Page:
ON Friday, Jan 26, The National published a valuable story of the sole survivor of the cleansing that constituted one of the many critical interventions and
developments that redeemed Nasfund.
Though that story mentioned nothing of what actually triggered the commission of inquiry into the affairs of the National Provident Fund (NPF), hence the cleansing thereafter, it carries a lot of credible, valuable and insightful messages that PNG as a
nation can reflect on and benefit from.
I thank Malum Nalu for writing that story of his interview of Ian Tarutia – the sole survivor of the NPF cleansing of the late 1990s – who now is the CEO of the super fund. What captures my attention is the essence and credence of statements made by Tarutia that all have a bigger and valuable application with regard to governance of public enterprises in PNG.
The NPF saga is now water under the bridge, but the history of what happened remains an eternal lesson that is worth consuming in the PNG context.
What is rife in the operational management of public enterprises are the practices of corruption, political and government interference, advancing of private agenda in sabotage of public interest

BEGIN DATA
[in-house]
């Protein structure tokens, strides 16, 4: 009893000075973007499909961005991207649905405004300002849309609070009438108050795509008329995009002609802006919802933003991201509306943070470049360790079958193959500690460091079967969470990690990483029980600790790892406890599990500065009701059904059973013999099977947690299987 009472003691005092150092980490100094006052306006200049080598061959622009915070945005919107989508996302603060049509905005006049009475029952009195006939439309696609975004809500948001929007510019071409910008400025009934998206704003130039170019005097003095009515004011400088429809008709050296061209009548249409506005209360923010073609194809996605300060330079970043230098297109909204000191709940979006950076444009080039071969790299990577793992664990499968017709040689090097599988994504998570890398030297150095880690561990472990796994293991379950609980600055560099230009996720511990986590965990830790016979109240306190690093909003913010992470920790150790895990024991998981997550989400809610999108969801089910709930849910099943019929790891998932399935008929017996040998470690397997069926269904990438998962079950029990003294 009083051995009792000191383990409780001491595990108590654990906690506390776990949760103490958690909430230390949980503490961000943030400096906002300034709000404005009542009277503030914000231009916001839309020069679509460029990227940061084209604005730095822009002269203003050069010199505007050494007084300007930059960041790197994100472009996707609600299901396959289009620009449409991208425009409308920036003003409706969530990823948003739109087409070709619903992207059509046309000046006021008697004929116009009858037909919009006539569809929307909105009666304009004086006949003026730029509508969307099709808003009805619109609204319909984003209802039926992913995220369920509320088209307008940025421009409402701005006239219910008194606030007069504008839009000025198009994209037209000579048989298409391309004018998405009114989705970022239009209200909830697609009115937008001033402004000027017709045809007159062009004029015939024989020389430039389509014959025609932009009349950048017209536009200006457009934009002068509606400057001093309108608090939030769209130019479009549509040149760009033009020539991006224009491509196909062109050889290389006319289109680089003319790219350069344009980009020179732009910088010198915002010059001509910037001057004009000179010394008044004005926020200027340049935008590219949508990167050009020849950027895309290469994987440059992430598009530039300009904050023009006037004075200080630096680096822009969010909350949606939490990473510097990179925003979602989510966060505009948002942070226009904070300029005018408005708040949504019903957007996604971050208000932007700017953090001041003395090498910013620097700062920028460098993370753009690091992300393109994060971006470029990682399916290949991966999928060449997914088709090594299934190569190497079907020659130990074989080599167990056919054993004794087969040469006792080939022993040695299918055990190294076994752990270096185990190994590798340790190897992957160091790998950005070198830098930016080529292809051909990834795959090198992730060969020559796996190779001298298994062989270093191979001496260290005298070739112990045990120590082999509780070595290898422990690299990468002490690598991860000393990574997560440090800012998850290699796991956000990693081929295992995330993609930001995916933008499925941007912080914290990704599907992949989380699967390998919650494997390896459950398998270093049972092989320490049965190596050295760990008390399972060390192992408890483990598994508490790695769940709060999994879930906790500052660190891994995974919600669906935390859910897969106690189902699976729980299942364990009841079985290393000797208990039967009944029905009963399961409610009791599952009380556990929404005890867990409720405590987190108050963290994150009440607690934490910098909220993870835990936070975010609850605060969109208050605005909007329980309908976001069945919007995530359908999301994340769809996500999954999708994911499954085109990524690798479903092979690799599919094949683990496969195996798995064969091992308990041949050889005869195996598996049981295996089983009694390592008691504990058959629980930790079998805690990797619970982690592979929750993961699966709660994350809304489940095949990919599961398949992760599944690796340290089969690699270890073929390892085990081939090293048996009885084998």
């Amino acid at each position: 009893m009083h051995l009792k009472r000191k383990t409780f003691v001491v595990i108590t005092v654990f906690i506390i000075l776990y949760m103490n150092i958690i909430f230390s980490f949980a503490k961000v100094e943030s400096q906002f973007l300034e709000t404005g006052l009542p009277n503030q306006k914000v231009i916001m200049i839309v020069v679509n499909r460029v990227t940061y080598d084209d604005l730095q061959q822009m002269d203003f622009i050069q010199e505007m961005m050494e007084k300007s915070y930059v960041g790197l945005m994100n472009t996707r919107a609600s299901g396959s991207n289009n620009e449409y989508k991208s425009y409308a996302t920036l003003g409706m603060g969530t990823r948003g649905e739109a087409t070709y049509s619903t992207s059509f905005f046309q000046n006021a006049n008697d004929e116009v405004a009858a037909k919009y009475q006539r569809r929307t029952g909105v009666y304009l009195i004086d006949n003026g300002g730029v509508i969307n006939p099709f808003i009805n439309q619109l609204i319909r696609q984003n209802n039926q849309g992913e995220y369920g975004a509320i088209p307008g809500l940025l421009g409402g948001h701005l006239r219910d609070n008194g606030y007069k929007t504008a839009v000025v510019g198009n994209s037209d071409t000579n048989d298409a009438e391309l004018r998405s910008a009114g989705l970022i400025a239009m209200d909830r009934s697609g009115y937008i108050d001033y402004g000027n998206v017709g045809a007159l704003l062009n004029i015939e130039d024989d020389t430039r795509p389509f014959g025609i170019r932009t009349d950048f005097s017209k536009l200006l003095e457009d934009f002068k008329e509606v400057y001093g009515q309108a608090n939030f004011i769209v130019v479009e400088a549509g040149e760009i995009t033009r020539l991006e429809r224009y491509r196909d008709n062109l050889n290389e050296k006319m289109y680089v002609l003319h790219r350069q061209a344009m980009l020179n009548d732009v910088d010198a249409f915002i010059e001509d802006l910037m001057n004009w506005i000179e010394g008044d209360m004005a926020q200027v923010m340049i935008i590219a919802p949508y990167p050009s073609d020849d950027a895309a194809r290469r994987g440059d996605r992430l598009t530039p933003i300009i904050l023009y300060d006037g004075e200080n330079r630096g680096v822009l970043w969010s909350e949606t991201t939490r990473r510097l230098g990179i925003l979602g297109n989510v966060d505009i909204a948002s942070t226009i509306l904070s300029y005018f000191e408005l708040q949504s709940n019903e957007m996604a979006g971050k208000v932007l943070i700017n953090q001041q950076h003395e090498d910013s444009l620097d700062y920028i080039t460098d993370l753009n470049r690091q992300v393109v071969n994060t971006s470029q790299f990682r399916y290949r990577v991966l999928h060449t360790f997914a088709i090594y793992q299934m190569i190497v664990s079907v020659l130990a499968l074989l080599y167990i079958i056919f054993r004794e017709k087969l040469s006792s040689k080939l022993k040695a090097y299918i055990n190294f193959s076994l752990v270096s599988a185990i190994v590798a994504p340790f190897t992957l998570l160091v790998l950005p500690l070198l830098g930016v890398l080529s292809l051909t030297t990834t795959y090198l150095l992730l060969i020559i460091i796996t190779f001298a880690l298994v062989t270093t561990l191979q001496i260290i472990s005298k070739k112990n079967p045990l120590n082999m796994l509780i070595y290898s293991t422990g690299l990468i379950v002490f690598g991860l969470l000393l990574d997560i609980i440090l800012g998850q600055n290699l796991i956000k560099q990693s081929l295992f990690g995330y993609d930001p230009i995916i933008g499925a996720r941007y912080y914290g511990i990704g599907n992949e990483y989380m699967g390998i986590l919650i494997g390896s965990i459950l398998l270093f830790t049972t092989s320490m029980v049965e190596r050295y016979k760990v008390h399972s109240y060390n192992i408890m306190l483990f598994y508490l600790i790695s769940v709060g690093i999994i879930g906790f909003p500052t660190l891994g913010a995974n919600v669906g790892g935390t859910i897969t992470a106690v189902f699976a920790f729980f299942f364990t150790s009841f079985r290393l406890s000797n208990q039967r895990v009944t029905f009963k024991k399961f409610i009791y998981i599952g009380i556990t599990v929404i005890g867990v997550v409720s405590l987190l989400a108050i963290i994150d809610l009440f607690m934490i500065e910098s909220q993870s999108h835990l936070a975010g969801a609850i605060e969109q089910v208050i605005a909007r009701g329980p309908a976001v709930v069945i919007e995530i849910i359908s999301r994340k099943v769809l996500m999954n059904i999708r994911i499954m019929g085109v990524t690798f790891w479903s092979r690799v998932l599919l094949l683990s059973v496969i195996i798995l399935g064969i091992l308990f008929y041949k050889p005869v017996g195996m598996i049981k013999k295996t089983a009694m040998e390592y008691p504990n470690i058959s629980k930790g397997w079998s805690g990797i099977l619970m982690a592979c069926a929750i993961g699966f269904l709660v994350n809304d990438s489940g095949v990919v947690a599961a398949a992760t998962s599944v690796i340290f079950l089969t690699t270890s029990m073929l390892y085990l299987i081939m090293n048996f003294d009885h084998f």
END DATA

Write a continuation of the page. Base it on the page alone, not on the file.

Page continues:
using these entities, and the absence of foresight and will for
putting in place protective legislative instruments for these enterprises.
If these evils were not rampant in PNG, there would have been others surviving the NPF cleansing with Tarutia.
It is therefore necessary that this story be discussed over again, lest we uncaringly forget.
Let me also state here that Sir Mekere Morauta, who was responsible for putting in place all the legislative reforms which rescued and protected public enterprises, including Nasfund, from the spite of these evils did also said once that “corruption in PNG is systemic and systematic”.
If Sir Mekere was the ‘Moses’, Ian Tarutia was the ‘Joshua’, and Nasfund ‘Israel’ one tacit message this story tells also is that it is now scarce to find characters of moral standing and ethics as Tarutia and Sir Mekere.